I'm afraid I just Pepsi blue myself.
May 18, 2017 4:18 AM   Subscribe

 
“No touching!”
posted by Fizz at 4:34 AM on May 18 [5 favorites]


Once upon a time, in 1974, when storied institutions such as the American Presidency were crumbling about their ears, the American people would turn to wholesome family TV dramas like The Waltons and Little House On The Prairie to restore some sanity to their lives. The relative normalcy of the lives portrayed on the small screen gave them hope - hope that, one day, their lives could return to the kind of calm idyll imbued within, and they could forget all the craziness and turmoil occurring in and around the Oval Office.

Today, that show is Arrested Development, Season Five.
posted by kcds at 4:46 AM on May 18 [14 favorites]


Well, at least this time everyone won't have magically aged 10 years overnight.
posted by rokusan at 4:48 AM on May 18 [3 favorites]


I hope they get everyone in the same room this time. The lack of that was what really killed season 4 for me.
posted by kersplunk at 5:01 AM on May 18 [22 favorites]


Today, that show is Arrested Development, Season Five.

I hate to be Barry Buzzkill here, but given the general arc of the last two years, in which pretty much everything we thought we could count on was smeared with blueberry baby poo and lit on fire, I worry that you are setting yourself up for a crushing disappointment on this one.
posted by middleclasstool at 5:05 AM on May 18 [3 favorites]


Season 4 was a formal experiment not done quite right. It had its moments, sure, but it did crawl too far up its own ass, i guess. WaPo's comment on season 4 that it was the Ulysses of sitcoms reminded me of how some reviewer explained the conclusion of How I Met Your Mother as it was a show, in the end, about nothing, and compared it to Flaubert who also tried to write about nothing. HIMYM ended with a formal experiment as well, as far as I can remember. I wonder, though, do sitcoms with an established formula need these experiments. Or why do they need them? Maybe only to reassure the viewers of its continuing necessity and relevance when they've already run out of steam. And only then they get to be compared to literary classics.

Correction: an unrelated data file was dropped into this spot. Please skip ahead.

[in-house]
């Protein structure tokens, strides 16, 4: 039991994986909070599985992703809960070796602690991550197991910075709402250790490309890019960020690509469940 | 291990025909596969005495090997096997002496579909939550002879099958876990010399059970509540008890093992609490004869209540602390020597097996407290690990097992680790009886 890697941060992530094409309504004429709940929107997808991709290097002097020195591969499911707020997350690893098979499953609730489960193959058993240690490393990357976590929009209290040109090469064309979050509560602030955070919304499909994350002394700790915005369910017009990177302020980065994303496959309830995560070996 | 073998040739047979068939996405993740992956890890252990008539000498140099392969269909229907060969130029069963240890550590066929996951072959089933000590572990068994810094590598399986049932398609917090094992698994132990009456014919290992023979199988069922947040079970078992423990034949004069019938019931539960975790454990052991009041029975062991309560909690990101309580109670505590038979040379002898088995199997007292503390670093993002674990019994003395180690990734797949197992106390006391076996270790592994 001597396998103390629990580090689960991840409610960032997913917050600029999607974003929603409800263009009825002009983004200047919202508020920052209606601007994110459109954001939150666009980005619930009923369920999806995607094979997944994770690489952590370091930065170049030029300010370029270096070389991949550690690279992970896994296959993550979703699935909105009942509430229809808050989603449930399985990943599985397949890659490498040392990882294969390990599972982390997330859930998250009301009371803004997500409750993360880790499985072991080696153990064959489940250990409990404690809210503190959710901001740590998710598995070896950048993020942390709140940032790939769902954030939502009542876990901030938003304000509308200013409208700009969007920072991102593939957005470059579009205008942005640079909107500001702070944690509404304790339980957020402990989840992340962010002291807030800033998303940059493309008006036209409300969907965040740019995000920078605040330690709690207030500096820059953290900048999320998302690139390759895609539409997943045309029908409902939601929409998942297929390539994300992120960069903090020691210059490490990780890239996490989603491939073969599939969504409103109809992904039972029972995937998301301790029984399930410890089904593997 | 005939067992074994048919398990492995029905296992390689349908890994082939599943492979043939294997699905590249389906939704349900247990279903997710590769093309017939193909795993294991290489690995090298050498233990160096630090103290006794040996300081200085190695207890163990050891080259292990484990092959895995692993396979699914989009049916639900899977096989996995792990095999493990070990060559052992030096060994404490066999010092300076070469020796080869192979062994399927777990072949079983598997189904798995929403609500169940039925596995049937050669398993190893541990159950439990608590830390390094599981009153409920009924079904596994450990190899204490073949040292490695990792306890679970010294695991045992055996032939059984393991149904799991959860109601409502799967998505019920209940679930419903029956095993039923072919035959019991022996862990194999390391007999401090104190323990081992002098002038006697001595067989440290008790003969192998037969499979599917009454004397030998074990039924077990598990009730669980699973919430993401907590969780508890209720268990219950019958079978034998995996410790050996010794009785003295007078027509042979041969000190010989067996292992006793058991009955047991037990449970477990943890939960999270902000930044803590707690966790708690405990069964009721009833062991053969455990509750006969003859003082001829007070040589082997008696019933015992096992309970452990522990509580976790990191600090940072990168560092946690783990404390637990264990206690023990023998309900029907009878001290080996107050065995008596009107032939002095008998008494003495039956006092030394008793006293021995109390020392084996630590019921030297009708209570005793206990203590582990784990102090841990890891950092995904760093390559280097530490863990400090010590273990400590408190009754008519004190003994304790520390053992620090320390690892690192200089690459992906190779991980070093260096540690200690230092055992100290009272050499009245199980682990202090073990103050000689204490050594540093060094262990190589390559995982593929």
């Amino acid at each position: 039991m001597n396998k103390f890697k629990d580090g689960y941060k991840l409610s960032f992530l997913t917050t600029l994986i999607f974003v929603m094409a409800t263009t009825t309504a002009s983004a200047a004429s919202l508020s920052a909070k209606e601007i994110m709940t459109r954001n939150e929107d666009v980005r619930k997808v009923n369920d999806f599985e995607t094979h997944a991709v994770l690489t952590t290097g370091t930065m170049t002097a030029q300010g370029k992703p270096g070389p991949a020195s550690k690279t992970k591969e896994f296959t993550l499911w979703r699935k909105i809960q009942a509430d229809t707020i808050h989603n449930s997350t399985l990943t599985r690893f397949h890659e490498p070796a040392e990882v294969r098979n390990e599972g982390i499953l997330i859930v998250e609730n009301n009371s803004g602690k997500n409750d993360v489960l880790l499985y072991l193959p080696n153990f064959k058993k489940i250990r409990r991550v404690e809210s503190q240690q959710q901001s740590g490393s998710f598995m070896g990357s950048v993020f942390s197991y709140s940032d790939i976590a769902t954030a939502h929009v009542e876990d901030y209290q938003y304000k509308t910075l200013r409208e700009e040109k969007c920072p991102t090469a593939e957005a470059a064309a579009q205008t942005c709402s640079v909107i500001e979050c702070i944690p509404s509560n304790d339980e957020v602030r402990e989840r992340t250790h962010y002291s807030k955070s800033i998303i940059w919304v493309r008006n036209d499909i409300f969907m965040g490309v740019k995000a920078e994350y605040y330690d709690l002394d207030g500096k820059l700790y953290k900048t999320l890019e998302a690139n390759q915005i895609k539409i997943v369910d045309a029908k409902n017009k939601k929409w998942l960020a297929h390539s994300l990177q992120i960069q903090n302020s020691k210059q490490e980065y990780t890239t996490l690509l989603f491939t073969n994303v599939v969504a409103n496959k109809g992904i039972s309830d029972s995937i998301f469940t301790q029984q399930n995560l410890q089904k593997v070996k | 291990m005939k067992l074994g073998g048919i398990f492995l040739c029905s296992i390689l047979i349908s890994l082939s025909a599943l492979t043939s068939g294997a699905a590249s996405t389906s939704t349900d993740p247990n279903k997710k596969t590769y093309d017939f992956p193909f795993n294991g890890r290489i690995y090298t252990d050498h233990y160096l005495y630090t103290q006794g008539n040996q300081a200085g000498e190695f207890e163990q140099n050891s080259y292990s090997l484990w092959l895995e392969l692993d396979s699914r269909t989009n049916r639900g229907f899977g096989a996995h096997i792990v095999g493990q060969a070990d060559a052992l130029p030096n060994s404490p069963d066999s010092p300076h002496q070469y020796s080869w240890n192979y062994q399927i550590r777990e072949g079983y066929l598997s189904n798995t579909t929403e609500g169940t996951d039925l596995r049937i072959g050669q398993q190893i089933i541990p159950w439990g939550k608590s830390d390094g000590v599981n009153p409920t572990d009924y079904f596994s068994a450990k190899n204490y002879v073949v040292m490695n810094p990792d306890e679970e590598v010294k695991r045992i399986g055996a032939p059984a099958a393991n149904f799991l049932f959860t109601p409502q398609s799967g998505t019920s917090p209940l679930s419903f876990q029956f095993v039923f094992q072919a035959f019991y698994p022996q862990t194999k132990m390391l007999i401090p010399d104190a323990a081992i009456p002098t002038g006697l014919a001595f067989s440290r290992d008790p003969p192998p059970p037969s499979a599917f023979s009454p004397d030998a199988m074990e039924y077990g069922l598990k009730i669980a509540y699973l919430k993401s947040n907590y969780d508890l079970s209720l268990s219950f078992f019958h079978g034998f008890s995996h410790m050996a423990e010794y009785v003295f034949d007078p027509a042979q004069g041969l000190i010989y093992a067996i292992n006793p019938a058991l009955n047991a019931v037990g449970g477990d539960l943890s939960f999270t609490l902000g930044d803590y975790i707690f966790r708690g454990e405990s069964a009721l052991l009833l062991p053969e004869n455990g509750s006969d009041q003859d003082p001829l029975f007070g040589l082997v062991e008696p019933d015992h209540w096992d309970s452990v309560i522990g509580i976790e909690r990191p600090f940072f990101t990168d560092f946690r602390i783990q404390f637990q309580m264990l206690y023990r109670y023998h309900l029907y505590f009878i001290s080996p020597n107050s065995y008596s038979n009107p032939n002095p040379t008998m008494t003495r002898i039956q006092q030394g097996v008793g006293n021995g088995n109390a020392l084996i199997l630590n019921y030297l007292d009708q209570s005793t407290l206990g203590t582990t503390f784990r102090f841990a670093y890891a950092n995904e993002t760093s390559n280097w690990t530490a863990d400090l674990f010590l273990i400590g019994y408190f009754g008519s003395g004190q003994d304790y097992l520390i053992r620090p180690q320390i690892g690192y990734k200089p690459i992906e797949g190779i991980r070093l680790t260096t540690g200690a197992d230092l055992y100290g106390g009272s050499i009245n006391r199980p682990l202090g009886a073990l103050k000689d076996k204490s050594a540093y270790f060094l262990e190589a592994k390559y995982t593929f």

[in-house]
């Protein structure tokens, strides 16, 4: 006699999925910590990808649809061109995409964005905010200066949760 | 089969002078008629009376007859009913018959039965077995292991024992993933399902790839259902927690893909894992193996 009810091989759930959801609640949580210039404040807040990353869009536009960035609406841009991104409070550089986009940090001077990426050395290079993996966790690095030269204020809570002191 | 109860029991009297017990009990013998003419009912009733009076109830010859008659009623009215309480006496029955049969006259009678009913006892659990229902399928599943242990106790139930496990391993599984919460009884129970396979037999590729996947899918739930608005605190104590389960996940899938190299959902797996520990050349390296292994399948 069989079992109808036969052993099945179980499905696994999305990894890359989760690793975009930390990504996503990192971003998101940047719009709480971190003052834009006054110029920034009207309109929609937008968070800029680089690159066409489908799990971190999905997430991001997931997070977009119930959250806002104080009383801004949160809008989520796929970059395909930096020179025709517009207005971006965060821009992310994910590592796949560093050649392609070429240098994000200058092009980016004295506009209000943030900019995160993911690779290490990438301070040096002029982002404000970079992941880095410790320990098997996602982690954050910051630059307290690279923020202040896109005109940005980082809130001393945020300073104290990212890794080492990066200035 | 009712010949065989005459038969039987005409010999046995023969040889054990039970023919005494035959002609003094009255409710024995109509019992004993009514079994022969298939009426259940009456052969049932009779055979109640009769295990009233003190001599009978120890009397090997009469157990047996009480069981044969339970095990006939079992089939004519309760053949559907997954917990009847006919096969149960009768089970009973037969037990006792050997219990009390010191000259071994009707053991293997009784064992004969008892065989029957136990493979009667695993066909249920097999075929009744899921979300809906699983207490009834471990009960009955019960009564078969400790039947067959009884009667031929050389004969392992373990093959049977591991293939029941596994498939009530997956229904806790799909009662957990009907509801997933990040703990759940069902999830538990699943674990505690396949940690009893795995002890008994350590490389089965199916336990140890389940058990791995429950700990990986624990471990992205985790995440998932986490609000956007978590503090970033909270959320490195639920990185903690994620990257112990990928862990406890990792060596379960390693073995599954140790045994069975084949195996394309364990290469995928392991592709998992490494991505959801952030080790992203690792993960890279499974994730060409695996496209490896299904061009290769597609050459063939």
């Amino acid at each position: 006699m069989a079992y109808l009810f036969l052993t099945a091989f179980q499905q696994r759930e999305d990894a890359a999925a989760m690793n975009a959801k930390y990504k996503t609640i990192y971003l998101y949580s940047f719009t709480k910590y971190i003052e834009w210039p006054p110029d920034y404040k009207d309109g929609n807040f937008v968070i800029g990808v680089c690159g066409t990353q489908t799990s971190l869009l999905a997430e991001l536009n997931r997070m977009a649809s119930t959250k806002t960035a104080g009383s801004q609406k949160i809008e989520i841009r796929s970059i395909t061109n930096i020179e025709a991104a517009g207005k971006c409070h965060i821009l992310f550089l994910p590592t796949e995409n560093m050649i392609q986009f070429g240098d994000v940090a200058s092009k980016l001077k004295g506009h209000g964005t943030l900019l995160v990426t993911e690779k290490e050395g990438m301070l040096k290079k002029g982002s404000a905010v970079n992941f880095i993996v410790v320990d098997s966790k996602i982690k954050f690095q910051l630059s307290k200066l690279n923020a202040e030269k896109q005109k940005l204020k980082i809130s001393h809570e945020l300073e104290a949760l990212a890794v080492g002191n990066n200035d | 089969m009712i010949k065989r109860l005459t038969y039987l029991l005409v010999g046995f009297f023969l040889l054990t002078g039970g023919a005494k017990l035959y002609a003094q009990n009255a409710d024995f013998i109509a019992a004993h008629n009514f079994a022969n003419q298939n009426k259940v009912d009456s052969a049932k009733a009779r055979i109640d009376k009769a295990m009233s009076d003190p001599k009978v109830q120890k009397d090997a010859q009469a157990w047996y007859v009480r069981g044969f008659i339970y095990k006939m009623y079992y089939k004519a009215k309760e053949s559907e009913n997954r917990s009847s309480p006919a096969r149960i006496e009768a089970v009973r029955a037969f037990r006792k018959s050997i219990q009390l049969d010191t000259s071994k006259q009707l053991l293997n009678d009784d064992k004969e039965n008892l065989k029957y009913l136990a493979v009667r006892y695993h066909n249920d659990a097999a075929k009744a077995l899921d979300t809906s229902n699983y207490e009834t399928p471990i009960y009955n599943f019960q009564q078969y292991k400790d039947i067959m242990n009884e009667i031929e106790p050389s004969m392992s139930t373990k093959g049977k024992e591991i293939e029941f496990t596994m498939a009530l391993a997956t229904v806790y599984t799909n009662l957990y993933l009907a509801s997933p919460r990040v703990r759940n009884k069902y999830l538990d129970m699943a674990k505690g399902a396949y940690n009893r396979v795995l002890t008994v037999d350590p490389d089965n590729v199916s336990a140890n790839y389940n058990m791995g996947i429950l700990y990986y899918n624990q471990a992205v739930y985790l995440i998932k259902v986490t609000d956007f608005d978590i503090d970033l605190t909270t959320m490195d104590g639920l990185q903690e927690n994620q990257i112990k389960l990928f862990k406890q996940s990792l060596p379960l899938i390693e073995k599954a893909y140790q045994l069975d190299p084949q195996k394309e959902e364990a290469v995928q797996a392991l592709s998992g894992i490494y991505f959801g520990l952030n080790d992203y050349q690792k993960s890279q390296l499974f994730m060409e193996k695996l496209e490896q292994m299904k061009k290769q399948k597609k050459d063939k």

(Here's hoping for a great fifth, though; I did very much enjoy the first three.)
posted by sapagan at 5:08 AM on May 18 [2 favorites]


given the general arc of the last two years... I worry that you are setting yourself up for a crushing disappointment on this one.

You shut your whore mouth about Twin Peaks! It will be glorious!
posted by rokusan at 5:21 AM on May 18 [3 favorites]


I'm sure this will be a productive thread, free of needless quotes for their own sake.

Ron Howard voice: "It wasn't."
posted by DoctorFedora at 5:22 AM on May 18 [55 favorites]


HIMYM ended with a formal experiment as well, as far as I can remember.
What does "formal experiment" mean in this context?
posted by metaBugs at 5:28 AM on May 18


What does "formal experiment" mean in this context?

Perhaps a narrative experiment, then: extend a weekend across a whole season, cram the past and future lives of the characters (especially The Mother) into a single weekend. The final season played with and changed the narrative form of the show, was my meaning.
posted by sapagan at 5:33 AM on May 18 [3 favorites]


I'm sympathetic to season 4. They didn't have a whole lot of ways to deal with ten years of back story, and they picked the thing that worked best for what they wanted to do and went all in on it.

And hopefully now season 5 will be...not that.
posted by schadenfrau at 5:36 AM on May 18 [1 favorite]


Fool me once.
posted by bigendian at 5:43 AM on May 18 [1 favorite]


I thought season four was great. Never having the cast together is very off putting, but the last couple of episodes are fantastic.
posted by miguelcervantes at 5:45 AM on May 18 [7 favorites]


It just keeps coming back. Like some kind of boomerang.
posted by postcommunism at 6:01 AM on May 18


I know it's a shame when shows end before they should but bringing them back just seems like it's always a mistake. This is why everyone needs to shut up about Firefly.
posted by bondcliff at 6:14 AM on May 18 [5 favorites]


I worry that Arrested Development is a bit behind the Zeitgeist but then I look at the current White House and go nah seems like it's merely prescient.
posted by vuron at 6:16 AM on May 18 [5 favorites]


This is why everyone needs to shut up about Firefly.

That's only the second reason. The most important reason is that there's zero chance that episode 1 of the new season would show Jayne being eaten by Reavers, and the fans wouldn't accept a Firefly in which that didn't happen.

(My own theory about why there wasn't a bigger push for a relaunch there was that nobody wanted to work with Baldwin ever again. My evidence for this is that the rest of the cast all seem like fairly nice and emotionally healthy people.)